The hiccup continued Sunday.
The rating for the Daytona 500 telecast on Fox was a 10.1, with a 20 share and an average audience of 17.53 million. Despite being the fifth-highest rated Daytona 500 in history, it was down from the all-time rating of 11.3 and viewership of 19.35 million last year while sandwiched between Winter Olympics coverage on NBC.
http://www.thatsracin.com/242/story/3106.html

Funny - couldn't these declines be related to the exclusive deals those sports have cultivated with DTV? There are more cable subscribers in the US than dish subscribers, and it doesn't seem like a majority of those sports' fans are jumping to DTV. If I don't watch the Yanks all season long, I'm less likely to care when the playoffs start. If I'm invested all season, then I want to be there for the finish.

Ever check to see how much decline in WS viewership there was when the Yanks/Mets were in the series? The rest of the nation didn't care, save for the pockets of displaced fans (like me). Taking the baseball channel and putting it on a second tier carrier cannot grow baseball interest. As long as DTV is more costly, more difficult (or impossible to switch to) and has weaker service (no cable modem/dsl access), it will not become the dominant carrier.

Show/Hide Comments 51-100
2007-04-04 11:56:55
51.   rbj
48 No, what isn't compelling is your arguments in favor of the DirecTv deal -- it does not enhance baseball, it takes away. The longer you keep parroting MLB's talking points, the more I feel like saying "to hell with baseball." That isn't good. Less exposure is not enhancement. MLB.TV is not a real alternative -- I only signed up for it because the cable company is reimbursing me.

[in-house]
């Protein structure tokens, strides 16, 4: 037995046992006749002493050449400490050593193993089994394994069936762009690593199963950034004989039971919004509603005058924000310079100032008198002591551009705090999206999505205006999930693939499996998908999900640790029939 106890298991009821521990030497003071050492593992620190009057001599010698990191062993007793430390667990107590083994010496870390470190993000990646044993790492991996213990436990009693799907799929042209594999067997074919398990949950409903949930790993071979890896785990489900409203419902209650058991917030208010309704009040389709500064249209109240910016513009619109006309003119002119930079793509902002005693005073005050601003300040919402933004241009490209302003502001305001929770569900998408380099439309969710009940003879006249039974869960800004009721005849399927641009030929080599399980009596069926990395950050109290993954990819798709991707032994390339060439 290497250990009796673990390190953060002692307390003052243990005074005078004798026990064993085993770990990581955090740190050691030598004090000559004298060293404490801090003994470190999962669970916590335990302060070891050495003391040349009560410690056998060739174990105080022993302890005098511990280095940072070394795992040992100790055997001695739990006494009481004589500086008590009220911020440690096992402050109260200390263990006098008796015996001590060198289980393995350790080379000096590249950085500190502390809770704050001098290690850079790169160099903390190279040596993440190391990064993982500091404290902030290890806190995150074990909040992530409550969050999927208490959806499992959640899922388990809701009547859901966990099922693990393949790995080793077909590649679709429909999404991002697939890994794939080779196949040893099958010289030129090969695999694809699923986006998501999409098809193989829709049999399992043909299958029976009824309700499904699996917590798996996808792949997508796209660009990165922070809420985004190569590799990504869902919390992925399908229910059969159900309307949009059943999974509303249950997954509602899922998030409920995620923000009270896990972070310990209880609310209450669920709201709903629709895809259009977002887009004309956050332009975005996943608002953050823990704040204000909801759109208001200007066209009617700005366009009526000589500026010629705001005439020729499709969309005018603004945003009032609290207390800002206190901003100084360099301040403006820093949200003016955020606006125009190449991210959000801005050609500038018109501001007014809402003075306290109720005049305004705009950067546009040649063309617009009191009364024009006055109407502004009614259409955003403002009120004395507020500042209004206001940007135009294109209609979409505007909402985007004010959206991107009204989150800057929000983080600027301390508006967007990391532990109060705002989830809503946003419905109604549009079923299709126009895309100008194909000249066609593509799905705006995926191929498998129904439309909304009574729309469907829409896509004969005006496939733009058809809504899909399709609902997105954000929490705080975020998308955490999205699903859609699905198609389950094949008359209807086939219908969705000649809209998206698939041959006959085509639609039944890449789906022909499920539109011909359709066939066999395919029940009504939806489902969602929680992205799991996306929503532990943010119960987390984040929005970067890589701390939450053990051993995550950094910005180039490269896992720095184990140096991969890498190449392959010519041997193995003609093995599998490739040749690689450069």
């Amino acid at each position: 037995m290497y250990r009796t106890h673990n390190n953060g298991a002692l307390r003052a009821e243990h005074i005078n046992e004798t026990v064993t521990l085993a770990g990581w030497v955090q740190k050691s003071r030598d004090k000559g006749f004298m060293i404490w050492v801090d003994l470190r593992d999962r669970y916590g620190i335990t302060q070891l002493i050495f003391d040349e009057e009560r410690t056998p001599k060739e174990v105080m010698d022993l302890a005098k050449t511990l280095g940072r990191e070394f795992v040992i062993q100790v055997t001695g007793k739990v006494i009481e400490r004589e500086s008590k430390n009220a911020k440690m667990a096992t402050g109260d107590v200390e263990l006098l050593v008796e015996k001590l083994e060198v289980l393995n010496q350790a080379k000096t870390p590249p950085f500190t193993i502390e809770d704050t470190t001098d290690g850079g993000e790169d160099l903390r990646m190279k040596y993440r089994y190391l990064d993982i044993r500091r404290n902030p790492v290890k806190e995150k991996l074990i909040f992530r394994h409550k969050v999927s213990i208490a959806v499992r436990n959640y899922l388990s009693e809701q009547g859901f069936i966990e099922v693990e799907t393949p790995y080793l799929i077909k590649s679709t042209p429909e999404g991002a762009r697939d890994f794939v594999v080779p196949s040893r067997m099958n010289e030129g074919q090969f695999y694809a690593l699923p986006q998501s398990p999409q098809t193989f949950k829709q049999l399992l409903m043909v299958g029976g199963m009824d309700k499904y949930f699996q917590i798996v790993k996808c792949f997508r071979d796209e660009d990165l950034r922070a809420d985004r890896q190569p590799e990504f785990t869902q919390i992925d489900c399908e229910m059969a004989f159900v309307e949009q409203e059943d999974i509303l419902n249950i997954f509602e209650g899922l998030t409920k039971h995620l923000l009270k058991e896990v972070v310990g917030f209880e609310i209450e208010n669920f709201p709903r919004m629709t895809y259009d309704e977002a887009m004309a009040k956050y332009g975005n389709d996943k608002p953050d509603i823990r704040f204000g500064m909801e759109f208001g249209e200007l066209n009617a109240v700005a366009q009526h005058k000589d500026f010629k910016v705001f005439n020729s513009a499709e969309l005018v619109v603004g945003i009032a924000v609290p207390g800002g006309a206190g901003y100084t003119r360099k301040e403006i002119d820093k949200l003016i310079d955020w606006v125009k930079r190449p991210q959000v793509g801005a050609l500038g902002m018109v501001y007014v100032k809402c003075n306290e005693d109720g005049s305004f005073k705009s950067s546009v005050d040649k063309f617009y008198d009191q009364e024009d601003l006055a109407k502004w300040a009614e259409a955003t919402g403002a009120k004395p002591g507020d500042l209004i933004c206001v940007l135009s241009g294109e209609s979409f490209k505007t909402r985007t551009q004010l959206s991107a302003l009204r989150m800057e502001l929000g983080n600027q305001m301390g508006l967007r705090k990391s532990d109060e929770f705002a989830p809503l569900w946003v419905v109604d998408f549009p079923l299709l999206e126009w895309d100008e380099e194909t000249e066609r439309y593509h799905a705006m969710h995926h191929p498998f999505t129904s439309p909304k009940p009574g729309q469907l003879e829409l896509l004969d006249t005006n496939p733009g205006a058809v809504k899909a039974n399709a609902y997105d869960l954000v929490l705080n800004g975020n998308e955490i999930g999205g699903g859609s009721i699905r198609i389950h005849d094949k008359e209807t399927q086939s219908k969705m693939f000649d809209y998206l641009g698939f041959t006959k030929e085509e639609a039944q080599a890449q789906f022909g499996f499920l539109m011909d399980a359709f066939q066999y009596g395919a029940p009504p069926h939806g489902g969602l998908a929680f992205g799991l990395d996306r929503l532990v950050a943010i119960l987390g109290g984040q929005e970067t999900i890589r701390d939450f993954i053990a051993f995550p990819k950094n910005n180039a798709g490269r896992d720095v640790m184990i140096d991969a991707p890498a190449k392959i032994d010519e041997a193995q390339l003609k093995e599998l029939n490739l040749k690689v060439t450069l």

As for MLB not caring whether a fan in Alabama roots for the Yankees or Braves, that shows utter cluelessness. When I moved from NY to Oregon & Washington, I didn't suddelny become a Mariners fan, when I then moved to northern Virginia I didn't become an Orioles fan, when I moved to South Carolina I wasn't a Braves fan, and now that I'm in Toledo I'm not a Tigers/Indians/Reds fan. MLB does not seem to understand that people move around the country, but still want to be able to follow their old team. This deal makes it harder to do that. And why should I have to pay more for my broadband connection if I moved to satellite -- that is no good.

2007-04-04 12:01:51
52.   williamnyy23
"I guess a basic question is, why are out of market games a luxury?"

X-They are a luxury because all entertainment is a luxury. It's one thing to rail against the drug companies for limiting the distribution of a life saving medicine and another to shout injustice at MLB for limiting the access that out of town fans have to their favorite team. Another reason it is a luxury is because so few have it. This is a forum comprised of die hard fans, so I can understand why it might seem as if the impact is greater than it is. The reality, however, is the "out-of-market" segment of the MLB fan base is very tiny, and certainly not large enough to cause MLB to forgo a strong business deal.


"Getting Extra Innings is not about luxury. If I'm out of market, I'm not going to baseball games (so MLB and the home team loses my revenue on attendance), I'm not watching local teams on tv (so the local team loses my revenue), I'm not watching a game on a 19 inch computer monitor (not very conducive to family viewing). If I don't have Extra Innings, I don't watch more than 20 baseball games a year (whenever I'm lucky enough for ESPN to broadcast my team. Who benefits?"

X-Ironically, you have an outlined an argument for why MLB should abolish EI altogether. Apparently, you are suggesting that fans can use EI to substitute for spending on local teams. Perhaps if there was no EI, that Yankee fan in Atlanta would be more likely to attend Braves games, thereby spending more money in the process? I'm not really sure what point you are trying to make.